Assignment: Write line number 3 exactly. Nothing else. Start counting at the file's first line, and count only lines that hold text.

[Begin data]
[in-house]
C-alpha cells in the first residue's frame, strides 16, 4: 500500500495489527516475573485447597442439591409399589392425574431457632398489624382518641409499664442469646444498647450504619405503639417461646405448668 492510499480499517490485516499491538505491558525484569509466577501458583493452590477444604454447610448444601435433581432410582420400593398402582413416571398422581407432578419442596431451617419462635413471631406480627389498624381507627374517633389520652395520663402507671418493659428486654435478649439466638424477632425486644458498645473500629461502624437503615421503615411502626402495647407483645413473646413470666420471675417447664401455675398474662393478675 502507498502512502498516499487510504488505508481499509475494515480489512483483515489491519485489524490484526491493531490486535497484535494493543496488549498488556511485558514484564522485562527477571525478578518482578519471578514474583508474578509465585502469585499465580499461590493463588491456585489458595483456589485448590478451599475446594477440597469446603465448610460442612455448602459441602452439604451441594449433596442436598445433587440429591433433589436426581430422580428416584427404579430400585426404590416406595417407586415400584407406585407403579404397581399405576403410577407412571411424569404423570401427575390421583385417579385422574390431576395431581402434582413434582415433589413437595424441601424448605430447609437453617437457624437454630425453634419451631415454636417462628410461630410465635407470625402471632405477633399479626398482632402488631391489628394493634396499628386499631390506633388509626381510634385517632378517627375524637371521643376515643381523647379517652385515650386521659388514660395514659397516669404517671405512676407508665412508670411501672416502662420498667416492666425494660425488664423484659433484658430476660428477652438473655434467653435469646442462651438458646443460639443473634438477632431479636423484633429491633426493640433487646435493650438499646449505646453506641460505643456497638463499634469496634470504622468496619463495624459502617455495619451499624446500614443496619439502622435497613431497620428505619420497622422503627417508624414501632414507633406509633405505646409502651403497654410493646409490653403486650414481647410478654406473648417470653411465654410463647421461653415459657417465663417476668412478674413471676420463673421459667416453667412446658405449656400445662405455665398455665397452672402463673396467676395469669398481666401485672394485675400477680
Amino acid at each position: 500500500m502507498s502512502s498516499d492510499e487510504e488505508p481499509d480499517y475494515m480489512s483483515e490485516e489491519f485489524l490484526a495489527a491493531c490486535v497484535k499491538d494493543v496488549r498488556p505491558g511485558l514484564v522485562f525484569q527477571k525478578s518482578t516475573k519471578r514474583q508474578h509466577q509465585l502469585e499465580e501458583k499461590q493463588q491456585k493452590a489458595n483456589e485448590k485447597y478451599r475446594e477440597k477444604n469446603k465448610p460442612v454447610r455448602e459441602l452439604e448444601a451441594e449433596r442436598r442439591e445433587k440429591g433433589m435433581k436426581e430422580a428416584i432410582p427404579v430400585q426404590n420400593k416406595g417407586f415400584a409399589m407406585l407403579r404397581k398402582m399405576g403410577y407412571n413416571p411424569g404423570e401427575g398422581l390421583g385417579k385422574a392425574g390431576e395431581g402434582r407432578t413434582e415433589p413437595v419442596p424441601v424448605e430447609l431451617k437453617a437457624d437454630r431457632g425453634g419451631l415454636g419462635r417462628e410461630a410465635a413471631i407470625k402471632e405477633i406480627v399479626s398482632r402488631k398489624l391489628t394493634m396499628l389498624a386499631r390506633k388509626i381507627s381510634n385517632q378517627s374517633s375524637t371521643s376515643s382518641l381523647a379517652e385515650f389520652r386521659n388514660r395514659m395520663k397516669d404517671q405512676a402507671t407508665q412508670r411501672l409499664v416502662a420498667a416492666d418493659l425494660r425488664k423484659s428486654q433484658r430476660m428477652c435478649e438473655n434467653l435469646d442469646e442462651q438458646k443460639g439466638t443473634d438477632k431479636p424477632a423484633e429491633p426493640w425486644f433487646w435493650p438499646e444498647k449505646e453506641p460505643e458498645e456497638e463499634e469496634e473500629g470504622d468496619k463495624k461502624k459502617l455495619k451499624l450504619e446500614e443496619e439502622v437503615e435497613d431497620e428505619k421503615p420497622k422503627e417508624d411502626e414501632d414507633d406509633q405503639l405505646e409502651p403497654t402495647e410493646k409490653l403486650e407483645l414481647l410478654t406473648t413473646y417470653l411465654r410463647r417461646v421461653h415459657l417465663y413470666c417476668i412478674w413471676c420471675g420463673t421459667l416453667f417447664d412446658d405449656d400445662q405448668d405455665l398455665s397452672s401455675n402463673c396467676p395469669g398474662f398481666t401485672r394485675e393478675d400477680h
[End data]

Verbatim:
Amino acid at each position: 500500500m502507498s502512502s498516499d492510499e487510504e488505508p481499509d480499517y475494515m480489512s483483515e490485516e489491519f485489524l490484526a495489527a491493531c490486535v497484535k499491538d494493543v496488549r498488556p505491558g511485558l514484564v522485562f525484569q527477571k525478578s518482578t516475573k519471578r514474583q508474578h509466577q509465585l502469585e499465580e501458583k499461590q493463588q491456585k493452590a489458595n483456589e485448590k485447597y478451599r475446594e477440597k477444604n469446603k465448610p460442612v454447610r455448602e459441602l452439604e448444601a451441594e449433596r442436598r442439591e445433587k440429591g433433589m435433581k436426581e430422580a428416584i432410582p427404579v430400585q426404590n420400593k416406595g417407586f415400584a409399589m407406585l407403579r404397581k398402582m399405576g403410577y407412571n413416571p411424569g404423570e401427575g398422581l390421583g385417579k385422574a392425574g390431576e395431581g402434582r407432578t413434582e415433589p413437595v419442596p424441601v424448605e430447609l431451617k437453617a437457624d437454630r431457632g425453634g419451631l415454636g419462635r417462628e410461630a410465635a413471631i407470625k402471632e405477633i406480627v399479626s398482632r402488631k398489624l391489628t394493634m396499628l389498624a386499631r390506633k388509626i381507627s381510634n385517632q378517627s374517633s375524637t371521643s376515643s382518641l381523647a379517652e385515650f389520652r386521659n388514660r395514659m395520663k397516669d404517671q405512676a402507671t407508665q412508670r411501672l409499664v416502662a420498667a416492666d418493659l425494660r425488664k423484659s428486654q433484658r430476660m428477652c435478649e438473655n434467653l435469646d442469646e442462651q438458646k443460639g439466638t443473634d438477632k431479636p424477632a423484633e429491633p426493640w425486644f433487646w435493650p438499646e444498647k449505646e453506641p460505643e458498645e456497638e463499634e469496634e473500629g470504622d468496619k463495624k461502624k459502617l455495619k451499624l450504619e446500614e443496619e439502622v437503615e435497613d431497620e428505619k421503615p420497622k422503627e417508624d411502626e414501632d414507633d406509633q405503639l405505646e409502651p403497654t402495647e410493646k409490653l403486650e407483645l414481647l410478654t406473648t413473646y417470653l411465654r410463647r417461646v421461653h415459657l417465663y413470666c417476668i412478674w413471676c420471675g420463673t421459667l416453667f417447664d412446658d405449656d400445662q405448668d405455665l398455665s397452672s401455675n402463673c396467676p395469669g398474662f398481666t401485672r394485675e393478675d400477680h